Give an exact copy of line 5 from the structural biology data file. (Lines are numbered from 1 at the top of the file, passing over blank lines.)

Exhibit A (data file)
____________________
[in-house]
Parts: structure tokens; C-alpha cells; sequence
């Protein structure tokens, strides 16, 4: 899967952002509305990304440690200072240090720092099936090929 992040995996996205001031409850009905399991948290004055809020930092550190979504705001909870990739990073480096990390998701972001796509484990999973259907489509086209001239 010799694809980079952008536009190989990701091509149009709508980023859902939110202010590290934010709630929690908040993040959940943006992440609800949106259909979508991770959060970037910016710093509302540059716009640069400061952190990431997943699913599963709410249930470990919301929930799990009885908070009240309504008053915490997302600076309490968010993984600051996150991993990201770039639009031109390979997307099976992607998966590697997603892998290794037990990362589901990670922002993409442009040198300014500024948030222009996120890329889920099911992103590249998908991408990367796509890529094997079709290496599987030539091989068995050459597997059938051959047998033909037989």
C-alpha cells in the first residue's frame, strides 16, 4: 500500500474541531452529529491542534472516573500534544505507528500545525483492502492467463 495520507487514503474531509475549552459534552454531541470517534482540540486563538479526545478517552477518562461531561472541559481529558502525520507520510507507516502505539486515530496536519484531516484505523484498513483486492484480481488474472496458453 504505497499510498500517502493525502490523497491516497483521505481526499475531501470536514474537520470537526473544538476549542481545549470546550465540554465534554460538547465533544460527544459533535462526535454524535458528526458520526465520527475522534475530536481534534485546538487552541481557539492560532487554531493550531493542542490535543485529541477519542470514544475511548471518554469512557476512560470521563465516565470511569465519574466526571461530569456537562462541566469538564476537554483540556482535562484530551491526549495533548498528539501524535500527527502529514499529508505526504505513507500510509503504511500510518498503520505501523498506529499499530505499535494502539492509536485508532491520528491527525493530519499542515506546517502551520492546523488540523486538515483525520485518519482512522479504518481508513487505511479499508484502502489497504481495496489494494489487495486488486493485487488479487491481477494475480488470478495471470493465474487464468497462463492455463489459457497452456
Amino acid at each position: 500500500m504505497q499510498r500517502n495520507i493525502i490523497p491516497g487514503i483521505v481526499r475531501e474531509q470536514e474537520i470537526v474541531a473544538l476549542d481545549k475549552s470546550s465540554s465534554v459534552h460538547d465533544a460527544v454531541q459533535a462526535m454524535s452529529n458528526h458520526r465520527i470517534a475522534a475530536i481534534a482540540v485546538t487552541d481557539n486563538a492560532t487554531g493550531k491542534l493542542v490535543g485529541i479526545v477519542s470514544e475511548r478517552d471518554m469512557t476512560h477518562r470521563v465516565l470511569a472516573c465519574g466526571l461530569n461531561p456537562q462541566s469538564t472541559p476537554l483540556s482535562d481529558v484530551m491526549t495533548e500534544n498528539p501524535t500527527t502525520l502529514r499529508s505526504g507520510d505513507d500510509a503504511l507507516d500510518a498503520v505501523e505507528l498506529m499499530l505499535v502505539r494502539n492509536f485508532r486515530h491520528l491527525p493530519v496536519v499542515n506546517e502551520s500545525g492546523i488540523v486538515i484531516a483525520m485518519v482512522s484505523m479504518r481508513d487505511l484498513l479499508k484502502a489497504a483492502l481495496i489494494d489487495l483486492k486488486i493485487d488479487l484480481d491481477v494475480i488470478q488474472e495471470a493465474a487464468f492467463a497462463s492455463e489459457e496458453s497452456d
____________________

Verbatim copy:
Amino acid at each position: 500500500m504505497q499510498r500517502n495520507i493525502i490523497p491516497g487514503i483521505v481526499r475531501e474531509q470536514e474537520i470537526v474541531a473544538l476549542d481545549k475549552s470546550s465540554s465534554v459534552h460538547d465533544a460527544v454531541q459533535a462526535m454524535s452529529n458528526h458520526r465520527i470517534a475522534a475530536i481534534a482540540v485546538t487552541d481557539n486563538a492560532t487554531g493550531k491542534l493542542v490535543g485529541i479526545v477519542s470514544e475511548r478517552d471518554m469512557t476512560h477518562r470521563v465516565l470511569a472516573c465519574g466526571l461530569n461531561p456537562q462541566s469538564t472541559p476537554l483540556s482535562d481529558v484530551m491526549t495533548e500534544n498528539p501524535t500527527t502525520l502529514r499529508s505526504g507520510d505513507d500510509a503504511l507507516d500510518a498503520v505501523e505507528l498506529m499499530l505499535v502505539r494502539n492509536f485508532r486515530h491520528l491527525p493530519v496536519v499542515n506546517e502551520s500545525g492546523i488540523v486538515i484531516a483525520m485518519v482512522s484505523m479504518r481508513d487505511l484498513l479499508k484502502a489497504a483492502l481495496i489494494d489487495l483486492k486488486i493485487d488479487l484480481d491481477v494475480i488470478q488474472e495471470a493465474a487464468f492467463a497462463s492455463e489459457e496458453s497452456d